Can We Pinpoint What’s Going Wrong in Autism Spectrum Disorder?

Autism Spectrum Disorder

Autism Spectrum Disorder (ASD) is a neurodevelopmental disorder with different levels of severity, characterized by its core symptoms involving deficits in social communication and interaction, restrictive and repetitive patterns of behavior and interests, and sensory abnormalities.[4] In more severe cases, symptoms can greatly impact an individual’s ability to perform everyday tasks including interpreting social rules, forming relationships, and managing stress. While there is no cure for ASD, early interventions in children with autism, such as behavioral therapy, can enhance their ability to function independently and support their development by teaching them important social and communication skills.


It was estimated in 2023 by the CDC’s Autism and Developmental Disabilities Monitoring Network that 1 in 36 children had been diagnosed with ASD.[1] ASD affects males nearly four times more than females, and this gender difference has a major gap in ASD research. Symptoms generally appear in early childhood around the age of 2. However, there are individual variations and challenges with diagnoses and treatment. Individuals with higher socioeconomic status and better access to healthcare are found to be diagnosed earlier. Cultural knowledge should be researched further to assess healthcare access and how the process of getting help is impacted by stigmas and cultural values.


There is no single cause of ASD, and the spectrum of severity often comes from combinations of genetic changes and environmental factors. There are a lot of theories, however, about the etiology and pathogenesis of ASD: imbalances in excitatory-inhibitory neural activity; altered network connectivity (because of abnormal synapse formation, neuroinflammation, or oxidative stress), and altered social predictive coding that leads to sensory abnormalities. There are also many genetic mutations (SNPs and CNVs) that have been associated with ASD and examined in their impact on certain signaling pathways. With behavioral symptoms being the key descriptor and diagnostic criteria, various pathway dysfunctions are being looked at to create subgroups within ASD to improve individual treatment, the article we read this week focused on the dopaminergic system.

Figure 1. ASD etiology simplified to highlight the many connections and potential for comorbidities in future research looking at underlying causes.[2]


ASD has several comorbidities that are separated into 3 clusters: psychiatric (ADHD, OCD, anxiety, etc.), multisystem (gastrointestinal disorders), and seizures. The diagnosis of these comorbidities can be so closely related to ASD that their known underlying mechanisms are being researched as potential explanations of ASD as well. In the paper we read, they talked about ADHD in relation to dopamine signaling. In ADHD, there are disruptions caused by reduced dopamine transporters and D2 receptors in the nucleus accumbens and midbrain (brain regions that may be vulnerable in ASD).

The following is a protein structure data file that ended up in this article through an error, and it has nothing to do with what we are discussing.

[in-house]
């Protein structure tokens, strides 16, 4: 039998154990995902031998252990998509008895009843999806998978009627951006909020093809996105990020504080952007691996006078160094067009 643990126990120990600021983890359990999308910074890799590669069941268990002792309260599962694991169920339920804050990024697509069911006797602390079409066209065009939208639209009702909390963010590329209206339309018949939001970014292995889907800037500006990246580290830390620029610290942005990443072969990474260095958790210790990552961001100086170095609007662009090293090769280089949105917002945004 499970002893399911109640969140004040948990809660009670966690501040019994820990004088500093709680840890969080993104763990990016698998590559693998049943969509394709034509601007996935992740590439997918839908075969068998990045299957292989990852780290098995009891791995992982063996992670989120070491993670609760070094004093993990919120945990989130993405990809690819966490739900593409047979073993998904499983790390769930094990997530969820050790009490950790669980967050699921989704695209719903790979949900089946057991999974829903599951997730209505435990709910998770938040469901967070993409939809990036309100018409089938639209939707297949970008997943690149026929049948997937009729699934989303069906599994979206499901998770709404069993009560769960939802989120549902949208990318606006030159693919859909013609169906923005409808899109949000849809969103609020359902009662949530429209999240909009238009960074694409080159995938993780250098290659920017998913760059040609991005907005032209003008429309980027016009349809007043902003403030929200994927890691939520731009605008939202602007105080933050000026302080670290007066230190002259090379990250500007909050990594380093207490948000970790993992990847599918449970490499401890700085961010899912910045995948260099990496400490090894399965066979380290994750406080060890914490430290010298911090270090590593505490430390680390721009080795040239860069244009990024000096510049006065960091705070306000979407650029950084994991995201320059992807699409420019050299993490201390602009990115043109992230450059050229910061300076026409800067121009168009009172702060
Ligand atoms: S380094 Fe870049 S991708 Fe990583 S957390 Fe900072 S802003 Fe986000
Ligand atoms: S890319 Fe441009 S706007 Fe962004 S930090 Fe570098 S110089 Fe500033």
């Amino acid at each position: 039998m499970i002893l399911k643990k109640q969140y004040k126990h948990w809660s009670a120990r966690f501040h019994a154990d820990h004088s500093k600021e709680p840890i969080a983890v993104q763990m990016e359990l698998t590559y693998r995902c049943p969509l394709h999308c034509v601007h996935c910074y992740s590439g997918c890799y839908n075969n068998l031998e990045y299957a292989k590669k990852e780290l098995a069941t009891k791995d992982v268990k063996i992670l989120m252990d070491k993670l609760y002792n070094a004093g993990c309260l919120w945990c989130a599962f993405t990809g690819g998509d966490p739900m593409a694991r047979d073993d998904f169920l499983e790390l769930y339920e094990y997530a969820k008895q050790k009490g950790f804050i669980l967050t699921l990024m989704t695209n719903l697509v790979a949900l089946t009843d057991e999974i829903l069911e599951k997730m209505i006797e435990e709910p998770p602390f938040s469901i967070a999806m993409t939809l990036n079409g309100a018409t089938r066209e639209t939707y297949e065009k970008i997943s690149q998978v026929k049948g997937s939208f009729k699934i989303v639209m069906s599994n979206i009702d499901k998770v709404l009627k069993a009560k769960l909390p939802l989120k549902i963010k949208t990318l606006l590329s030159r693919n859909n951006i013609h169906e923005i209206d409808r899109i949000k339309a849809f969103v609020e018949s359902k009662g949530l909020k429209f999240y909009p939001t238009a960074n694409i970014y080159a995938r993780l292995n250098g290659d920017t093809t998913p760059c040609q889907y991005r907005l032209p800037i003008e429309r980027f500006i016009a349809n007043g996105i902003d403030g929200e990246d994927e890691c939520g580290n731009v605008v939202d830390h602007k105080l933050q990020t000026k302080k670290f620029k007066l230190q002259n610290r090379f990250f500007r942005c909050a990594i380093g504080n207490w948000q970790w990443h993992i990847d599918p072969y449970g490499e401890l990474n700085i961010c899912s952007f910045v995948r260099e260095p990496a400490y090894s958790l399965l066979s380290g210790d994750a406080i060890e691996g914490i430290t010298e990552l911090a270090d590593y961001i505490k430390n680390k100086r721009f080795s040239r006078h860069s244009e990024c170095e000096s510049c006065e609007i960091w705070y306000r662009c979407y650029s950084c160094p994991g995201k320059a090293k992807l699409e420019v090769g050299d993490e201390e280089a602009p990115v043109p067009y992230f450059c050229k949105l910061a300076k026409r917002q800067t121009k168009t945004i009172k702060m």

Dopamine System:

Dopamine is a monoamine neurotransmitter produced in the substantia nigra and ventral tegmental area brain regions. It has a major role in learning and motivated behavior, which is why it could contribute to the underlying neurobiological mechanisms of ASD. However, there is no single cause of dopamine dysfunction that we can pinpoint either in ASD cases.

Figure 2. Dopamine signaling and its downstream functions that may be the connection to ASD – synaptic plasticity and development.[4]

Pharmacological Treatments?

Although there are currently two FDA-approved drugs used to treat irritable and aggressive behaviors associated with ASD, there are no pharmacological interventions approved to treat the core symptoms of ASD. Antipsychotics and SSRIs are the most prescribed to individuals with autism to treat the comorbid symptoms like anxiety. Further research is needed to test new drugs that could potentially target the core symptoms of ASD.

Figure 3. Common intervention strategies for individuals with ASD.[3]

Questions to leave with:

  • How can we improve school systems to best help teach individuals with autism?
  • How can we increase inclusion in jobs for individuals with autism?
  • Should we consider comorbidities when creating subtypes?
  • How do the various genetic risk factors cause the behavioral symptoms?
  • How does diagnostic criteria play into the sex-based gap (what are the differences in symptom manifestations)?


[1] “Autism Speaks Pledges to Make World of Difference as Autism Prevalence Rises to 2.7% of Children in U.S.,” Autism Speaks. Accessed: Feb. 19, 2024. [Online]. Available:
[2] V. Khachadourian et al., “Comorbidities in autism spectrum disorder and their etiologies,” Transl Psychiatry, vol. 13, no. 1, Art. no. 1, Feb. 2023, doi: 10.1038/s41398-023-02374-w.
[3] “Treatment Practices for Autism,” Otsimo. Accessed: Feb. 19, 2024. [Online]. Available:
[4] G. E. DiCarlo and M. T. Wallace, “Modeling dopamine dysfunction in autism spectrum disorder: From invertebrates to vertebrates,” Neuroscience & Biobehavioral Reviews, vol. 133, p. 104494, Feb. 2022, doi: 10.1016/j.neubiorev.2021.12.017.

Leave a Comment

Spam prevention powered by Akismet